But it's important to be fair. There's a group of people in this book who started off as the enemies, the "big bads", the primary antagonists of the story. It was easy to outline. But as I wrote it, I realised that these people weren't people: they were one character—one guy—just repeated over and over, copied ad nauseam. No nuance, no disagreement, only a clone army, dressed differently but marching in ideological lockstep. That's dangerous, and it's boring, and it doesn't make for much of a good story.

It's not all fixed now (I haven't even completed a first draft: nothing's fixed!), but at least I'm aware of the problem. And when and if the book is published, I look forward to hearing from everyone how unfairly I have portrayed those who disagree with me.

I was thinking about all of this last night as I was polishing up a chapter that I was especially proud of, and over lunch today I happened to stumble upon this really excellent video from Hank Green, in which he discusses polarizing ideological monoculture, and the important diversity that thrives in boundary zones.

21 January 2015

WiFi and Cell Phones: Should You Really Be Worried?

Until recently, several of the talks presented at SkeptiCamp Winnipeg 2013 were missing from the SkeptiCamp Winnipeg archives. Although I have previously posted a transcript of my 2013 talk, which discussed electromagnetic hypersensitivity and other fears linked to WiFi and mobile phones, audio of the talk is now available on the Winnipeg Skeptics site. It's also available right here!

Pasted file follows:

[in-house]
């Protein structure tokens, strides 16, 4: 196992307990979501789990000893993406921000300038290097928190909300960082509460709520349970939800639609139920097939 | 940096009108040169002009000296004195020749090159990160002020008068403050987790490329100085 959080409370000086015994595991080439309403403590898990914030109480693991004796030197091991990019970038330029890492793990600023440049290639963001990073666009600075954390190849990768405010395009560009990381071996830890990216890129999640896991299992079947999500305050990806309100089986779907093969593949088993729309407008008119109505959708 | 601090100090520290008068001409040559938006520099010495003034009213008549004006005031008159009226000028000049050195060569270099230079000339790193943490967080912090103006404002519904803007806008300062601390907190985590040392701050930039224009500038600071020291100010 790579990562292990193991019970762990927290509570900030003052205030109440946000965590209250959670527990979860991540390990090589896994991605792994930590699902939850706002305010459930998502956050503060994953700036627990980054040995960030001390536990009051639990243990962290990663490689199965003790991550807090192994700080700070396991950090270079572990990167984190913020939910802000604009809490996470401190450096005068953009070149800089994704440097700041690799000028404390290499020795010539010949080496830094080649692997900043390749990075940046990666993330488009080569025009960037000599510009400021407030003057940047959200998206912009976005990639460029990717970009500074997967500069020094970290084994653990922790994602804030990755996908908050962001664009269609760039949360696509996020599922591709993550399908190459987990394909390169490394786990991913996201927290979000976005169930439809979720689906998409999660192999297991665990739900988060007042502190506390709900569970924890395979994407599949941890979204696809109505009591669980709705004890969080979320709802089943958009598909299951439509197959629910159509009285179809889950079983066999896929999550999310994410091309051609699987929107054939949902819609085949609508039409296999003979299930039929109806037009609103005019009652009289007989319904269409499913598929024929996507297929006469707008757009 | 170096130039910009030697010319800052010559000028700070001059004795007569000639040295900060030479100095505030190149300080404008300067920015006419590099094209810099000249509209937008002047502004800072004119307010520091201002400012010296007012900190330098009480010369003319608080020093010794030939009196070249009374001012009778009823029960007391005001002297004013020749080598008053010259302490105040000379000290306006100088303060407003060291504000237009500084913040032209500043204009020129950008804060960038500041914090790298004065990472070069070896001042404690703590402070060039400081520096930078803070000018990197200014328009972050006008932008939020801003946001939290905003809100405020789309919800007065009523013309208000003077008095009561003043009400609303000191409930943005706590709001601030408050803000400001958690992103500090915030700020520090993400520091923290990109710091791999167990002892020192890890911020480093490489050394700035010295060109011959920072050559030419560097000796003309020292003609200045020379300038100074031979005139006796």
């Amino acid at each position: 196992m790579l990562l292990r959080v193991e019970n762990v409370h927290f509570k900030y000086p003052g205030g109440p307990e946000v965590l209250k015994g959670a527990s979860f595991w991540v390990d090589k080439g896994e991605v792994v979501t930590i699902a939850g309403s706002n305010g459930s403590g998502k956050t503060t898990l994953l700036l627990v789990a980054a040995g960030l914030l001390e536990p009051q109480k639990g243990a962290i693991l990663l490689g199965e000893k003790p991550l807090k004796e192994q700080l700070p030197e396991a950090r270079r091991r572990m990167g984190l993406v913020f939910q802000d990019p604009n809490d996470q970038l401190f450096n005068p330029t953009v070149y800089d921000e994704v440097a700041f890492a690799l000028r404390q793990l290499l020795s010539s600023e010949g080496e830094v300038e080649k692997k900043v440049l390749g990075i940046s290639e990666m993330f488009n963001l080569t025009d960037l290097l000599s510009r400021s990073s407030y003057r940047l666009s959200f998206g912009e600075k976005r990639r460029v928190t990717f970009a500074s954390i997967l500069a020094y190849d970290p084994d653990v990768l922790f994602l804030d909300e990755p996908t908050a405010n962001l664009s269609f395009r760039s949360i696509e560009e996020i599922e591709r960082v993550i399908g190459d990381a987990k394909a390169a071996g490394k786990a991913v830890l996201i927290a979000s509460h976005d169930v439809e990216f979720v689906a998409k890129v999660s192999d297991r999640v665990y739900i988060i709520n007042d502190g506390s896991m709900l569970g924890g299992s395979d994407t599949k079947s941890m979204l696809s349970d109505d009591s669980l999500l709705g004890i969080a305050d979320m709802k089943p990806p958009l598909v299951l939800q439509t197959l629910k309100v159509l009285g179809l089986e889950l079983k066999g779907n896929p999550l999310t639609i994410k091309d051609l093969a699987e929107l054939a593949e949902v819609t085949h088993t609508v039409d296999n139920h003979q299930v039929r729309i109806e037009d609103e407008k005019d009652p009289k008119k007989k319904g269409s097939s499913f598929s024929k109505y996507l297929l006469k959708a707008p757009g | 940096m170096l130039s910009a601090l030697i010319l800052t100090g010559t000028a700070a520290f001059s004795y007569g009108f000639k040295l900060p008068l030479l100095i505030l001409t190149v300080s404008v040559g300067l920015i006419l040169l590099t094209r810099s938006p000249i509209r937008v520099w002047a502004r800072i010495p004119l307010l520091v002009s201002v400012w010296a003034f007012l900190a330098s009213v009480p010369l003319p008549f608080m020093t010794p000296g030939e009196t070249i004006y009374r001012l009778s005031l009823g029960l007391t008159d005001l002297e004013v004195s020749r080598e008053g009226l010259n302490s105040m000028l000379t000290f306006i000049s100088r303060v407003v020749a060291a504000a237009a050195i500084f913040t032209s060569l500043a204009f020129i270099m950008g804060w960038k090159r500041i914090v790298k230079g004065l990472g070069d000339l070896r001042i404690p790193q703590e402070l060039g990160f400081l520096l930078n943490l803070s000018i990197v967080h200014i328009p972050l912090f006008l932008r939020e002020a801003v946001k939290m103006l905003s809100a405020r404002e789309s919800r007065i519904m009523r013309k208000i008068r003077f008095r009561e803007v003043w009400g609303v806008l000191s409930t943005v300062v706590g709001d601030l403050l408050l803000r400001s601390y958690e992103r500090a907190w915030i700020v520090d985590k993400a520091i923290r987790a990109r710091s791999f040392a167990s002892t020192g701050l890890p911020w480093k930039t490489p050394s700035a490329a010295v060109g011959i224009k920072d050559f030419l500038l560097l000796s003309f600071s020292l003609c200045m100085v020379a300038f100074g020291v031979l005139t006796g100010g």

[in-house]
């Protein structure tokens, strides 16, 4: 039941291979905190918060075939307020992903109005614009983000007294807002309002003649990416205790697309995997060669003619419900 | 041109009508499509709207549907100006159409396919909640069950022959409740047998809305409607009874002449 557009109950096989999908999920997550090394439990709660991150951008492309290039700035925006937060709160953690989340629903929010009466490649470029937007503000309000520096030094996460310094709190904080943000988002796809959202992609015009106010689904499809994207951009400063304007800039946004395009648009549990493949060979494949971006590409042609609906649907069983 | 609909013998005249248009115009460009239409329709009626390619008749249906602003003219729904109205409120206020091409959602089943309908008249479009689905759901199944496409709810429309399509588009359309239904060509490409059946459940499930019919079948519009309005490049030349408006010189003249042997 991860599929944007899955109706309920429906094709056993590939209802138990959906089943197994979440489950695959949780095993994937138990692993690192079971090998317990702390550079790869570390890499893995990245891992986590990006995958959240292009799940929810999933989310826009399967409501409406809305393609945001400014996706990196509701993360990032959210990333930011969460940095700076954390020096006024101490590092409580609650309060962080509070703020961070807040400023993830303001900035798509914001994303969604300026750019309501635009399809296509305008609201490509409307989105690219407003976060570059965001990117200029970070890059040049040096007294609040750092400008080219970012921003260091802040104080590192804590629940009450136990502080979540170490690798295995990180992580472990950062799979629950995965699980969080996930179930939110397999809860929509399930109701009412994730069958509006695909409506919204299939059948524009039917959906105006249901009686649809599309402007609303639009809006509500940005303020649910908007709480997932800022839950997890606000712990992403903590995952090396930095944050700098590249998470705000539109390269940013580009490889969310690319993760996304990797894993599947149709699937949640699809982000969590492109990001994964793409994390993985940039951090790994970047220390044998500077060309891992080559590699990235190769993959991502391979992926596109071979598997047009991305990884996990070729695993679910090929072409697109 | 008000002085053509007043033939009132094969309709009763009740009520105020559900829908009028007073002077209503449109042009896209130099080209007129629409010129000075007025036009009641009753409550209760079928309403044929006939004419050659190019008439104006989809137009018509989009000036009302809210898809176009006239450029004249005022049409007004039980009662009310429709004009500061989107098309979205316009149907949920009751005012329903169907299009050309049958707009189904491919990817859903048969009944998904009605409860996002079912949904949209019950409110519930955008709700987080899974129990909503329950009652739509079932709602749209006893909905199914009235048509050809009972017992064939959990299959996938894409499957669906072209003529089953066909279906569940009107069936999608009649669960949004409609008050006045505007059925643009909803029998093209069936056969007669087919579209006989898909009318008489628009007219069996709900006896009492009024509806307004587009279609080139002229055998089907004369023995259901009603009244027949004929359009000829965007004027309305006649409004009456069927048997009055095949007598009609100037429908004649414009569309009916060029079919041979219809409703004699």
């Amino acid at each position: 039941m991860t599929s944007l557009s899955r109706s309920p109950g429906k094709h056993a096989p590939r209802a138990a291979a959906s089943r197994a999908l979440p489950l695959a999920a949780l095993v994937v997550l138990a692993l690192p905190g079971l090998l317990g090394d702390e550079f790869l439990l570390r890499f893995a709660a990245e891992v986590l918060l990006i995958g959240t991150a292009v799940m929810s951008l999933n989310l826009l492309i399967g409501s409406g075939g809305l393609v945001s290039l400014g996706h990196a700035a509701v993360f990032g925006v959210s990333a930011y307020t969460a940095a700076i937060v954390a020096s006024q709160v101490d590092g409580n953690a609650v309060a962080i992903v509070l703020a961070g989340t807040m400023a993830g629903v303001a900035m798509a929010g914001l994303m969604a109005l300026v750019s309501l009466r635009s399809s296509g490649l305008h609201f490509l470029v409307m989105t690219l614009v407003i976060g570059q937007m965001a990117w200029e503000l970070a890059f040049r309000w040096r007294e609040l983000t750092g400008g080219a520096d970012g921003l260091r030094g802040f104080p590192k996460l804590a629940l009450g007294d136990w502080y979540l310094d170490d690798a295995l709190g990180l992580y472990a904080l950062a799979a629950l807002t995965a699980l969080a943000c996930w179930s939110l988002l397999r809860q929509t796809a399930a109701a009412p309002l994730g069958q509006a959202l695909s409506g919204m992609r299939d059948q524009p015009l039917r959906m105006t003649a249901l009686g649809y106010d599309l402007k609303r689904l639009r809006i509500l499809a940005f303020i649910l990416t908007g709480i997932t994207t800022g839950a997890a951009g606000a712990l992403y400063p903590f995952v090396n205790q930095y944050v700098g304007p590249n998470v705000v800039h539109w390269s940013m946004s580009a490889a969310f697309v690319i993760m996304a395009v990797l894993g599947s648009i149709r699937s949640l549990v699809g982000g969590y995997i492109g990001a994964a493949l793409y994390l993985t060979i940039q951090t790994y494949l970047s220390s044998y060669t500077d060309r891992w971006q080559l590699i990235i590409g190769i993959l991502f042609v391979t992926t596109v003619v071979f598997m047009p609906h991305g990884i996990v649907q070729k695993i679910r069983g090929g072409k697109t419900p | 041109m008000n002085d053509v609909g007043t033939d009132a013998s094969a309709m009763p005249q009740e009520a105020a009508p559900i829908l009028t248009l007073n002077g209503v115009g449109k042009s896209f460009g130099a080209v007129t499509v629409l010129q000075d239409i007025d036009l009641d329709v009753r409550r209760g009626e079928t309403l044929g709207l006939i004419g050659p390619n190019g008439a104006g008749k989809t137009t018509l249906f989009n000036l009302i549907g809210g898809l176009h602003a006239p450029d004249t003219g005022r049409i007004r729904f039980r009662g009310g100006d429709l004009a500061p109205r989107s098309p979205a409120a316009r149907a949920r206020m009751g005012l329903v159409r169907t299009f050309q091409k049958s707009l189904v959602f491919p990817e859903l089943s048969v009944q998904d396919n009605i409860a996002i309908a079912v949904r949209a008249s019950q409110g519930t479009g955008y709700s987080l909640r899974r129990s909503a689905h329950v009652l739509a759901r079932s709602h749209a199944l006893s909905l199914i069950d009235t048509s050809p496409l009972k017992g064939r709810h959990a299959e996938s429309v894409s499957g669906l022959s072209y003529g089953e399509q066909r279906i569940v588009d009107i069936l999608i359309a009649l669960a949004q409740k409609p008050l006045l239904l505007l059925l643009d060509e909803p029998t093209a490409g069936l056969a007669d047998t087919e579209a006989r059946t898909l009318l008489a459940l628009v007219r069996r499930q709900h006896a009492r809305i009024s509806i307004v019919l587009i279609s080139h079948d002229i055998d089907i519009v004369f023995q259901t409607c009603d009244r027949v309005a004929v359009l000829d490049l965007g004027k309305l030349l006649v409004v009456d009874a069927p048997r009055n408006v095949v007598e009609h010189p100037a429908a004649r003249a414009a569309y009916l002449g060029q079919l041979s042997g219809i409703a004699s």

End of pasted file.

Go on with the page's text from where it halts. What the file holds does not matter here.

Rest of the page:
SkeptiCamp Winnipeg 2013: WiFi and Cell Phones: Should You Really Be Worried?

SkeptiCamp Winnipeg is a conference for the sharing of ideas. It is free and open to the public: anyone can attend and participate! Presentations and discussions focus on science and free inquiry, and the audience is encouraged to challenge presenters to defend their ideas. You can visit the Winnipeg Skeptics' SkeptiCamp page for information about upcoming events and links to past SkeptiCamp talks.

12 January 2015

LUEE Episode 92: New Year's Resolutions and Behaviour Change

In this episode of Life, the Universe & Everything Else, Laura, Gem, Ashlyn, and Ian discuss New Year's Resolutions, how difficult it can be to change habits and behaviours, and some evidence-based ways to maximize your chances of succeeding in your goals.

Life, the Universe & Everything Else is a program promoting secular humanism and scientific skepticism that is produced by the Winnipeg Skeptics and the Humanists, Atheists & Agnostics of Manitoba.

Note: Although Gem mentioned that the month of January is named for the Roman god Janus (Ianus), some sources dispute this, attributing the name of the month to the goddess Juno (Iuno).

Links: New Year's resolution (Wikipedia) | Ianuarius (Wikipedia) | New Years Resolution Statistics (Statistic Brain) | Experiment: Resolutions (Quirkology) | Stanford marshmallow experiment (Wikipedia) | The Odds Of Actually Keeping Your New Year's Resolution (Louise Firth Campbell) | Why willpower matters and how to get it (The Guardian) | Willpower: How You Can Get More of It and Why It Runs Out (WebMD) | A prospective study of holiday weight gain (PubMed) | Auld lang syne: success predictors, change processes, and self-reported outcomes of New Year's resolvers and nonresolvers (PubMed) | Why Do Some Turtles 'Breathe' Out of Their Butts? (Discovery News) | SparkPeople | HabitRPG (Gamify Your Life)